Multifunctional device for focusing light through an optical component

Graded Index (GRIN) lenses are affordable, flat, rigid lenses commonly used for compact imaging systems. GRIN lenses have the inherent property of radially changing birefringence, a property undesired for most applications.

Oxford researchers have taken advantage of the birefringence properties of GRIN lenses, by combining them in cascade with other widely sold optical components. This enables extra functionality and applicability of commonplace GRIN lens systems, in areas such as microscopy, quantum optics communication and cancer detection.

Harnessing birefringence properties in multifunctional GRIN lens based cascades

Graded Index (GRIN) lenses are affordable, flat, rigid lenses commonly used for compact imaging systems. GRIN lenses have the inherent property of radially changing birefringence, a property undesired for most applications.

Researchers at the University of Oxford have drawn previously undesirable birefringence properties of GRIN lenses to build GRIN lens cascades. GRIN lens cascades are light manipulation structures that enable novel extra functionality in commonplace GRIN lens systems, extending their range of applications.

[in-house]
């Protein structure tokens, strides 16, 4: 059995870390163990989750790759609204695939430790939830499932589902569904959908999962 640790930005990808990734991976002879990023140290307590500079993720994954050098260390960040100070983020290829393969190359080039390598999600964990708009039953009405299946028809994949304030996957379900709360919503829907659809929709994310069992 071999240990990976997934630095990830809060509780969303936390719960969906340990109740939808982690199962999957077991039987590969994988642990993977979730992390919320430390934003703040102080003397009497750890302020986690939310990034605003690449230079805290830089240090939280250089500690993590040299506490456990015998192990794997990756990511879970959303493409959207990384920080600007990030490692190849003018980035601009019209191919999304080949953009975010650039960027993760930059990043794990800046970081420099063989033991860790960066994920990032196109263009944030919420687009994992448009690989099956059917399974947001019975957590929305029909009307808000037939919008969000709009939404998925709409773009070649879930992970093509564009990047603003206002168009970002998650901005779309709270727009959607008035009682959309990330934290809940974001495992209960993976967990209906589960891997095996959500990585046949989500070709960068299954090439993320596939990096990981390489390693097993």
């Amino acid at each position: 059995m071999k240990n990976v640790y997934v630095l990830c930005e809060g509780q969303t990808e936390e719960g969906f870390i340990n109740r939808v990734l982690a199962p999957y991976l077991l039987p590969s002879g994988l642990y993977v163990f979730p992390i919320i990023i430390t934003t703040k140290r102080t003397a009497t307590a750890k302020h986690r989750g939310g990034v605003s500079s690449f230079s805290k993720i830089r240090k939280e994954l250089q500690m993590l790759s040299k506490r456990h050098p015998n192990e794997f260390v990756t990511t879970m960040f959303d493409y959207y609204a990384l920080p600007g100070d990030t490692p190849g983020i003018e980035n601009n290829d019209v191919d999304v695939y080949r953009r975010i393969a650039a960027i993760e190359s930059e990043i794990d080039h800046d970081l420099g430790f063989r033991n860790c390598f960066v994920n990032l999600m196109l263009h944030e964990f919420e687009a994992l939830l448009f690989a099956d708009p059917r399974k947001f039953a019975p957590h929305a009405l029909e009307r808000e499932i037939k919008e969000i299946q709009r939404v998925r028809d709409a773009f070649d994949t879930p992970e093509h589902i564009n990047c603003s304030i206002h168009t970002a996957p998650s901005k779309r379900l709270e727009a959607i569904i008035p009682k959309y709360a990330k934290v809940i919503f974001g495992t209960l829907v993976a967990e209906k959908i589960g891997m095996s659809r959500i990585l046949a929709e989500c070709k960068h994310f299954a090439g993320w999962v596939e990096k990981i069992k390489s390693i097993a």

GRIN lenses are sold widely today. Their low mass and size means optical devices using GRIN-lenses can be created in an easier, more stable, compact, low-cost way compared with conventional methods, such as using adaptive spatial light modulators or q-plates.

The GRIN based lens cascade could be applied as a multi-functional optical device which is capable of imaging, phase modulation and polarisation modulation simultaneously.

The main applications include:

  • A new vector vortex beam (VVB) generator that could benefit complex light beam engineering as well as modification of the shape of laser beam focus for microscopy and super-resolution applications
  • A new orbital angular momentum (OAM) generator that could benefit further microscope techniques including optical tweezing, sensing in astronomy, as well as quantum optics communication
  • A new single-shot Mueller matrix measurement probe that could assist minimally invasive surgery techniques to do simultaneous scanning for detecting the boundary of, say a cancerous tumour, as a label-free indicator

Patent protection

A patent has been filed which covers this technology. Oxford University Innovation is interesting in talking to potential partners to aid in the commercialisation of these new methods.

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